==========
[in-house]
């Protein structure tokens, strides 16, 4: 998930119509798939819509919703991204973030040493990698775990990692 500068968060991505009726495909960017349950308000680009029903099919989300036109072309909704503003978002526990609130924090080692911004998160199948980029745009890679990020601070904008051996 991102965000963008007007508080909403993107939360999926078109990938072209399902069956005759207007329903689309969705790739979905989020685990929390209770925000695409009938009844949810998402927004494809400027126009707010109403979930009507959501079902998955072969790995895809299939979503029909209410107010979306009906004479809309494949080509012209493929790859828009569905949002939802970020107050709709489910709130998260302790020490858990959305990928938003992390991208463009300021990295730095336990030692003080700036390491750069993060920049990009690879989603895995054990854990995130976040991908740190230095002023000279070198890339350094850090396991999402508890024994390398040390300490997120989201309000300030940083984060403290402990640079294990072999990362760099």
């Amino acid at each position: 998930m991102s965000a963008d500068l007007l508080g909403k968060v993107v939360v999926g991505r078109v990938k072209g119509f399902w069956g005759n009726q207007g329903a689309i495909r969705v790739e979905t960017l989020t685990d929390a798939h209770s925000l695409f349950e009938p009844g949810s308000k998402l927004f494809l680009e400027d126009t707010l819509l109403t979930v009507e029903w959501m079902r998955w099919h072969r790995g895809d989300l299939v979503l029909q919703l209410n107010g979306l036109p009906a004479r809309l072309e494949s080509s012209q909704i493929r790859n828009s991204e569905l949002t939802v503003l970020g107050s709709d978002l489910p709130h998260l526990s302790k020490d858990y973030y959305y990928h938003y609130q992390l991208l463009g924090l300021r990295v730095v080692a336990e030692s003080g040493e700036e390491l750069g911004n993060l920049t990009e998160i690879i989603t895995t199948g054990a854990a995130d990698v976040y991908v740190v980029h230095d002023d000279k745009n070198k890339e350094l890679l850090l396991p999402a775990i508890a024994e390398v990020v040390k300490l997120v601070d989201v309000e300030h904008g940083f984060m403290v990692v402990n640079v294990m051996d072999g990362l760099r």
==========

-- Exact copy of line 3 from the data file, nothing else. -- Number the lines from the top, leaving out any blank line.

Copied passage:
């Amino acid at each position: 998930m991102s965000a963008d500068l007007l508080g909403k968060v993107v939360v999926g991505r078109v990938k072209g119509f399902w069956g005759n009726q207007g329903a689309i495909r969705v790739e979905t960017l989020t685990d929390a798939h209770s925000l695409f349950e009938p009844g949810s308000k998402l927004f494809l680009e400027d126009t707010l819509l109403t979930v009507e029903w959501m079902r998955w099919h072969r790995g895809d989300l299939v979503l029909q919703l209410n107010g979306l036109p009906a004479r809309l072309e494949s080509s012209q909704i493929r790859n828009s991204e569905l949002t939802v503003l970020g107050s709709d978002l489910p709130h998260l526990s302790k020490d858990y973030y959305y990928h938003y609130q992390l991208l463009g924090l300021r990295v730095v080692a336990e030692s003080g040493e700036e390491l750069g911004n993060l920049t990009e998160i690879i989603t895995t199948g054990a854990a995130d990698v976040y991908v740190v980029h230095d002023d000279k745009n070198k890339e350094l890679l850090l396991p999402a775990i508890a024994e390398v990020v040390k300490l997120v601070d989201v309000e300030h904008g940083f984060m403290v990692v402990n640079v294990m051996d072999g990362l760099r």